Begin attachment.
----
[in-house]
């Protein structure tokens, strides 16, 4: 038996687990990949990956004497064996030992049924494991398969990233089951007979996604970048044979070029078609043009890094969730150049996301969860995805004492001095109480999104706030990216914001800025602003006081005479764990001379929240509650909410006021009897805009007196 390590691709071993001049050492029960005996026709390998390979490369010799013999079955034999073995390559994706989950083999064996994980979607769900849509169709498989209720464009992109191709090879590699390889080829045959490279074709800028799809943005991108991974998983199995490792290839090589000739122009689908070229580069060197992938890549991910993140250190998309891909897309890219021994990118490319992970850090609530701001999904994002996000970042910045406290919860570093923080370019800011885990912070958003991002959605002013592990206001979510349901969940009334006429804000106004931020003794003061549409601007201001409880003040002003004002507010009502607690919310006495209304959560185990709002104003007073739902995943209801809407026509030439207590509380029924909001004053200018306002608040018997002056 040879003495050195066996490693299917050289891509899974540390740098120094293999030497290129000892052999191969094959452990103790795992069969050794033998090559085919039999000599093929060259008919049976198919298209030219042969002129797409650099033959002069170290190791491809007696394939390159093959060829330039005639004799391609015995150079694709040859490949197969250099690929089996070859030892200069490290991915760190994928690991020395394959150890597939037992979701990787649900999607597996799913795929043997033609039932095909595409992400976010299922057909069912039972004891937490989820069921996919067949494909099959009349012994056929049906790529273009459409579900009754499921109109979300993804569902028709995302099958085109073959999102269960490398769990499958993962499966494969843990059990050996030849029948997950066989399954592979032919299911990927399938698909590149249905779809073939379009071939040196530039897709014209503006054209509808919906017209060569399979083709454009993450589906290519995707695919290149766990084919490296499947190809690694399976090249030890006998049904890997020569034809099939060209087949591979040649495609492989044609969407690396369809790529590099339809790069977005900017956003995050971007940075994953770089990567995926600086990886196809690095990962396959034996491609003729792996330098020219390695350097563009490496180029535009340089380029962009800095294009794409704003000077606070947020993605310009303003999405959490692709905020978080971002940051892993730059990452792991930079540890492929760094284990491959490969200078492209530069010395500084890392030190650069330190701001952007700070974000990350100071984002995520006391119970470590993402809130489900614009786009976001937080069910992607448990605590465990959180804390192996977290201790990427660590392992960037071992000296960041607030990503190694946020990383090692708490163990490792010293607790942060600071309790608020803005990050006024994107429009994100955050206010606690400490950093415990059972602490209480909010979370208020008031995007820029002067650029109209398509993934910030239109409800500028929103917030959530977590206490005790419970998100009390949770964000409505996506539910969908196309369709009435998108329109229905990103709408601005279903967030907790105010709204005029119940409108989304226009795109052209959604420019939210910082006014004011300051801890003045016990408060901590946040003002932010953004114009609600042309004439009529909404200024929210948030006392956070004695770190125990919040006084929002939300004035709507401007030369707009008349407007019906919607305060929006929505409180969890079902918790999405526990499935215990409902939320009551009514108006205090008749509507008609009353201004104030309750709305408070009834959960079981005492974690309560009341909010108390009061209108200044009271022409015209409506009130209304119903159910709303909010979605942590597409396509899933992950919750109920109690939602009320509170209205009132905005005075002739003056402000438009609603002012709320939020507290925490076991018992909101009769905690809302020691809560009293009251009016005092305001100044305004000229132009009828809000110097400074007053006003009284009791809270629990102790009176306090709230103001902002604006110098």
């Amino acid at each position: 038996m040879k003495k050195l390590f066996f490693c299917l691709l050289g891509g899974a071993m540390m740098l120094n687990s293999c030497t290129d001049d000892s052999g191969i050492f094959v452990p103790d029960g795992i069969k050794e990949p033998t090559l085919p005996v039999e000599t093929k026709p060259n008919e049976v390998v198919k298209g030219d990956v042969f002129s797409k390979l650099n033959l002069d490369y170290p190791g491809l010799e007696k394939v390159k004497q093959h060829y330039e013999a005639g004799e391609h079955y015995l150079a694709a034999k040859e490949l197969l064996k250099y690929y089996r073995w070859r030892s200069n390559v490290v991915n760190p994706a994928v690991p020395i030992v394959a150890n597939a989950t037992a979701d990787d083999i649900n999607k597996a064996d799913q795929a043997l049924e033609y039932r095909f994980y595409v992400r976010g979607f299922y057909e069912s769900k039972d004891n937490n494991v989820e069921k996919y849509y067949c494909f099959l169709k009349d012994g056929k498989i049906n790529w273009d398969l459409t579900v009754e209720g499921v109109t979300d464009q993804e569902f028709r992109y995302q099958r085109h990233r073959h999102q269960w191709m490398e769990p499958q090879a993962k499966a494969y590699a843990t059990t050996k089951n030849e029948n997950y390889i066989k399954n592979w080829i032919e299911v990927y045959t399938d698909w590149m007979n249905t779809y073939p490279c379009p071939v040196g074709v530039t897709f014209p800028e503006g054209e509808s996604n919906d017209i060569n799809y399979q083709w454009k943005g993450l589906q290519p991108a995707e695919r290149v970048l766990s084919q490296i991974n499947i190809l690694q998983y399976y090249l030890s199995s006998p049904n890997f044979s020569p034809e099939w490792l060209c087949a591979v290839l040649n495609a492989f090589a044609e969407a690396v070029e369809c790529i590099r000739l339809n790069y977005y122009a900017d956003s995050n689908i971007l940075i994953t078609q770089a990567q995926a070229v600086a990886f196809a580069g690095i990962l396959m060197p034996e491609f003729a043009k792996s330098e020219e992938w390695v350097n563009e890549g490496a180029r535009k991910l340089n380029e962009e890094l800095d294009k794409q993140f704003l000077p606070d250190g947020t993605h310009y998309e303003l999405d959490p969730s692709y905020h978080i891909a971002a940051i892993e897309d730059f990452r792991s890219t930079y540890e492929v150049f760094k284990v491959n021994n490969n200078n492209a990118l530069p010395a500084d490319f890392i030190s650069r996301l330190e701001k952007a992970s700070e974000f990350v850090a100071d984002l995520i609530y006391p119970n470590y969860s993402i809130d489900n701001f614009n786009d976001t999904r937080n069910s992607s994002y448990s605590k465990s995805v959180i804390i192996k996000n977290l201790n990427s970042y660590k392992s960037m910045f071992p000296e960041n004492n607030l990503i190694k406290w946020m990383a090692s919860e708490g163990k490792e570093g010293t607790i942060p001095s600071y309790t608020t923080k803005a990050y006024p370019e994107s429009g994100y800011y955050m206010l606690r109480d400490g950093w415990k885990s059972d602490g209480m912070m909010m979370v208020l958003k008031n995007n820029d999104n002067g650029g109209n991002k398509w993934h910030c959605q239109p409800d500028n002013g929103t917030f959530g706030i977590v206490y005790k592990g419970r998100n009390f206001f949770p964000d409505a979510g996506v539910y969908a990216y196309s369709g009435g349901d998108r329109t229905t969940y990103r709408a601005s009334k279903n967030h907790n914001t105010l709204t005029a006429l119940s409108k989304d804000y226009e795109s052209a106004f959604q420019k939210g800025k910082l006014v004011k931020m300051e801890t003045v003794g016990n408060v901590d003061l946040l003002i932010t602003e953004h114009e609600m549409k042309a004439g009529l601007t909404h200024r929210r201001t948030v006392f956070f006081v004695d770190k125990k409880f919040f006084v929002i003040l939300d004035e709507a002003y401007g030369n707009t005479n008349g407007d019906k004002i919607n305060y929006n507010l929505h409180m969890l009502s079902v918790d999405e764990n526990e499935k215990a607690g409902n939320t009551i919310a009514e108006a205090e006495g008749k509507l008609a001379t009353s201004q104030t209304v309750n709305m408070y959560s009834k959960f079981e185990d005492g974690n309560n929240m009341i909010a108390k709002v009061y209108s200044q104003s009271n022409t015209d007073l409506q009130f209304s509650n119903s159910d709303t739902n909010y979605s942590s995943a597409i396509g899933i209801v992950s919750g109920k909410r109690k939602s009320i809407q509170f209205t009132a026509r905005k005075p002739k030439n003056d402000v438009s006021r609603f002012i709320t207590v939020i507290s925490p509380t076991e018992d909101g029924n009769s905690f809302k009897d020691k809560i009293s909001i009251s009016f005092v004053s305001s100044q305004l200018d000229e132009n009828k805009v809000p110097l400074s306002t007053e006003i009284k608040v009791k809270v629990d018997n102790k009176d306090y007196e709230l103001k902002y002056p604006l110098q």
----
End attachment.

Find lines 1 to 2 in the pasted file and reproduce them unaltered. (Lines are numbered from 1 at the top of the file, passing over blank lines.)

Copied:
[in-house]
């Protein structure tokens, strides 16, 4: 038996687990990949990956004497064996030992049924494991398969990233089951007979996604970048044979070029078609043009890094969730150049996301969860995805004492001095109480999104706030990216914001800025602003006081005479764990001379929240509650909410006021009897805009007196 390590691709071993001049050492029960005996026709390998390979490369010799013999079955034999073995390559994706989950083999064996994980979607769900849509169709498989209720464009992109191709090879590699390889080829045959490279074709800028799809943005991108991974998983199995490792290839090589000739122009689908070229580069060197992938890549991910993140250190998309891909897309890219021994990118490319992970850090609530701001999904994002996000970042910045406290919860570093923080370019800011885990912070958003991002959605002013592990206001979510349901969940009334006429804000106004931020003794003061549409601007201001409880003040002003004002507010009502607690919310006495209304959560185990709002104003007073739902995943209801809407026509030439207590509380029924909001004053200018306002608040018997002056 040879003495050195066996490693299917050289891509899974540390740098120094293999030497290129000892052999191969094959452990103790795992069969050794033998090559085919039999000599093929060259008919049976198919298209030219042969002129797409650099033959002069170290190791491809007696394939390159093959060829330039005639004799391609015995150079694709040859490949197969250099690929089996070859030892200069490290991915760190994928690991020395394959150890597939037992979701990787649900999607597996799913795929043997033609039932095909595409992400976010299922057909069912039972004891937490989820069921996919067949494909099959009349012994056929049906790529273009459409579900009754499921109109979300993804569902028709995302099958085109073959999102269960490398769990499958993962499966494969843990059990050996030849029948997950066989399954592979032919299911990927399938698909590149249905779809073939379009071939040196530039897709014209503006054209509808919906017209060569399979083709454009993450589906290519995707695919290149766990084919490296499947190809690694399976090249030890006998049904890997020569034809099939060209087949591979040649495609492989044609969407690396369809790529590099339809790069977005900017956003995050971007940075994953770089990567995926600086990886196809690095990962396959034996491609003729792996330098020219390695350097563009490496180029535009340089380029962009800095294009794409704003000077606070947020993605310009303003999405959490692709905020978080971002940051892993730059990452792991930079540890492929760094284990491959490969200078492209530069010395500084890392030190650069330190701001952007700070974000990350100071984002995520006391119970470590993402809130489900614009786009976001937080069910992607448990605590465990959180804390192996977290201790990427660590392992960037071992000296960041607030990503190694946020990383090692708490163990490792010293607790942060600071309790608020803005990050006024994107429009994100955050206010606690400490950093415990059972602490209480909010979370208020008031995007820029002067650029109209398509993934910030239109409800500028929103917030959530977590206490005790419970998100009390949770964000409505996506539910969908196309369709009435998108329109229905990103709408601005279903967030907790105010709204005029119940409108989304226009795109052209959604420019939210910082006014004011300051801890003045016990408060901590946040003002932010953004114009609600042309004439009529909404200024929210948030006392956070004695770190125990919040006084929002939300004035709507401007030369707009008349407007019906919607305060929006929505409180969890079902918790999405526990499935215990409902939320009551009514108006205090008749509507008609009353201004104030309750709305408070009834959960079981005492974690309560009341909010108390009061209108200044009271022409015209409506009130209304119903159910709303909010979605942590597409396509899933992950919750109920109690939602009320509170209205009132905005005075002739003056402000438009609603002012709320939020507290925490076991018992909101009769905690809302020691809560009293009251009016005092305001100044305004000229132009009828809000110097400074007053006003009284009791809270629990102790009176306090709230103001902002604006110098």